If you have been following Church news in the past week or so you will be aware that an extremely important meeting is currently taking place in Vatican City. This is what we call an Extraordinary General Assembly of the Synod of Bishops. The Synod of Bishops is a permanent structure in the Church, established by Pope Paul VI, who is due to be beatified next Sunday, as a means of fostering communion between the Pope and the bishops of the Catholic Church (c. 342). When the Synod meets it does so in an assembly. This is only the third extraordinary general assembly, to consider a topic of particular importance in the life of the Church, in this case ‘The Pastoral Challenges of the Family in the Context of Evangelization’. The current meeting is in many ways a preparation for the ordinary general assembly which will meet next year after the World Meeting of Families to be held in Philadelphia.

One of the subjects at this meeting, which comprises cardinals and bishops, religious and lay experts, is that of the reception of Holy Communion and the other sacraments by those are married and divorced, and who have subsequently entered into a second union outside the Church. This is understandably causing some tension even if it is heightened by the media frenzy that is being stirred up. We all know people who have been through difficult divorces. Every priest has helped guide people who desire to be faithful to the teaching of the gospel but who have—for one reason or another—ended up in this sort of situation. It is nothing new.

The gospel interpreted and proclaimed consistently by the Church since apostolic times is an unchanging and unchangeable reality, and the Lord’s teaching on this issue is summarized beautifully in the Catechism of the Catholic Church—a book that if you don’t have in your home I urge you to get. The sacraments are a guarantee of God’s faithfulness to us, and so they must be celebrated, but also guarded and protected from abuse and misunderstanding, by the Church’s pastors ‘who, holding to the truth, hand on the catholic and apostolic faith’ (Canon Romanus). This is why so much is at stake.

During all of this kerfuffle, however, we risk missing something else which the Lord is communicating to us. And that is this: in these discussions we are constantly referred back to an innate knowledge of the supreme beauty and fundamental importance of the great gift of the Most Holy Eucharist. Setting aside for a moment the important questions that are being asked, the ‘silver lining’ of this conversation is an opportunity for us to give thanks for, and rejoice in, the graces given to us in the Holy Sacrifice of the Mass; by our full, conscious, and active participation in the offering of the Eucharistic sacrifice, and most especially in our reception of the Lord’s body, blood, soul, and divinity, in that most precious act of Holy Communion.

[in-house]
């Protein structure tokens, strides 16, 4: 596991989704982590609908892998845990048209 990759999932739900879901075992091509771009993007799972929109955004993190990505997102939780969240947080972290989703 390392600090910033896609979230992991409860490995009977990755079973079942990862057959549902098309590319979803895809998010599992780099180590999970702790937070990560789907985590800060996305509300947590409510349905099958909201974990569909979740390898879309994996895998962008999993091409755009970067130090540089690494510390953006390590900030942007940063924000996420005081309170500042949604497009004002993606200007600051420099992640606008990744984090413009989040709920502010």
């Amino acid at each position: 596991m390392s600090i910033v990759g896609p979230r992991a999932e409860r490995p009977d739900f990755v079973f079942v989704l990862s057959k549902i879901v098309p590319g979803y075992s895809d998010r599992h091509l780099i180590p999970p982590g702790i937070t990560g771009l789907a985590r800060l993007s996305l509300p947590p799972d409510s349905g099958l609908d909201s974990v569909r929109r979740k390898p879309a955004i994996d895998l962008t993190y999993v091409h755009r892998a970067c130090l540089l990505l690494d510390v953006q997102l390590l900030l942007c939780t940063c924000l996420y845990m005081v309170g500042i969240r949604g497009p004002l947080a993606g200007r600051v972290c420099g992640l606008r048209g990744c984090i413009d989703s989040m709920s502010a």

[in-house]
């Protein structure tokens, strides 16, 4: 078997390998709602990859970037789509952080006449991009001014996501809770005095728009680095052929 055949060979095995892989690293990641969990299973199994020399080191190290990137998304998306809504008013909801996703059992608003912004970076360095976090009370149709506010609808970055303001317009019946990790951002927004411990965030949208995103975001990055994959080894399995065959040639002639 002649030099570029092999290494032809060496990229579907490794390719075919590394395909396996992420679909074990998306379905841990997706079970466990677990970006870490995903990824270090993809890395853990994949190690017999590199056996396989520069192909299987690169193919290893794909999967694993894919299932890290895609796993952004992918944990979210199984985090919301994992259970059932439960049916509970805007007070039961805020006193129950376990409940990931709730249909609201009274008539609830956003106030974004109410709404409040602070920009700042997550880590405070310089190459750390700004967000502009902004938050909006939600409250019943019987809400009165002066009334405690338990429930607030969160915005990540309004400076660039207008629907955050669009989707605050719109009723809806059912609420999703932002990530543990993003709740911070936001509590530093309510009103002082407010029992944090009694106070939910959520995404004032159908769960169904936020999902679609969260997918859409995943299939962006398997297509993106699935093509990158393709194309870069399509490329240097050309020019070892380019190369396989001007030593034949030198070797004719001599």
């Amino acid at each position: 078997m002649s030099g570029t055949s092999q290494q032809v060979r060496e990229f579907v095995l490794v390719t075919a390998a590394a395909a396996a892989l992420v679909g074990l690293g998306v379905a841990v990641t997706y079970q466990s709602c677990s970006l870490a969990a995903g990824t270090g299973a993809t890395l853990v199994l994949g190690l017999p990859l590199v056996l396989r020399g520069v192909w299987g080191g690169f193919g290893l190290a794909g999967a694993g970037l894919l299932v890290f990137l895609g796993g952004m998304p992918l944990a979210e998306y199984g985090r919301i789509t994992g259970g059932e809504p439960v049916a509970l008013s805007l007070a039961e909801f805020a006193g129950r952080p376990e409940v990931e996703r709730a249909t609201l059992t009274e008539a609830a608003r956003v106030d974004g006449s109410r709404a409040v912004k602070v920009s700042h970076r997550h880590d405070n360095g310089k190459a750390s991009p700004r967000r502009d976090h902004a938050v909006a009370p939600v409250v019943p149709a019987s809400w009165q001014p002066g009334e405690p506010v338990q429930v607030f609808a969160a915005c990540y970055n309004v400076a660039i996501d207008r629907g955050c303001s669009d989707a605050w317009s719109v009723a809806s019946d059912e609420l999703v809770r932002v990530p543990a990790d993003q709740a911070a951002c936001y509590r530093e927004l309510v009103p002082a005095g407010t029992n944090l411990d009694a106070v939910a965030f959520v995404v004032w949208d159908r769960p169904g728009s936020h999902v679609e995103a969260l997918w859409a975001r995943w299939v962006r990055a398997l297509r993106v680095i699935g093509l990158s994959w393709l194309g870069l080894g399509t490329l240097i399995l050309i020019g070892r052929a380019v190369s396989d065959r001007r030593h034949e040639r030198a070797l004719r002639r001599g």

In the first reading this evening Isaiah prophesies this reality in words that achieve their fullest sense through the lens of faith in Christ: ‘On this mountain’, says the Prophet Isaiah, ‘the Lord of hosts will provide for all peoples a feast of rich food and choice wines. […] On this mountain he will destroy the veil that veils all people, the web that is woven over all nations; he will destroy death forever’.  Where, we might ask then, is this mountain? Where is this place where God is found, where his people are fed, and where death is destroyed?

Of course we know that it is the mountain of the Lord, Mount Zion, the city of the living God, the heavenly Jerusalem, about which we hear in the Epistle to the Hebrews (Heb. 12: 22); what Saint Paul calls, ‘the Jerusalem that is above, our mother’ (Gal. 4: 26). It is the kingdom of heaven described by the Lord in today’s gospel as a wedding feast to which all adorned in the wedding garment, which is the white robe of our baptism, are invited: ‘everything is ready, come to the feast’ (Mt. 22: 4). But that heavenly reality is also brought down into our earthly realm and to a mountain which we ascend with awe and with joy each time we come to the Mass. This is the mountain, the dwelling place of the Most High, where the Lord of hosts provides for his people ‘a feast of rich food and choice wines’ to be our viaticum, our food for the journey, and the means of our sanctification and preparation for heaven itself. This is the place where God reveals himself, where he destroys ‘the veil that veils all people’ and ‘the web that is woven over all nations’, and where by means of the sacrifice of Christ on the cross which is represented for us in the Eucharistic sacrifice, ’death is destroyed’.

This mountain to which we are called is found in the prayer of the psalmist: ‘O sent out thy light and thy truth that they may lead me, and bring me unto thy holy hill and to thy dwelling. And that I may go unto the altar of God, even unto the God of my joy and gladness’ (Ps. 43). And it is to that mountain, which is every altar in every church, that we are bid to come today. It is here that ‘Christ is received, the memory of his passion is renewed, the mind is filled with grace, and a pledge of future glory is given to us’. So may our whole selves be oriented to this reality. May everything that we do, and say, and believe, be a testament to the supreme importance of the Eucharist in our lives. And may we prepare through prayer and the grace of the sacrament of penance to celebrate and receive this greatest of gifts, each and every time in a manner that is fit and worthy of what we know it to be, that by it we may be prepared to reach the fullness of life and to share in the glory of the saints in heaven.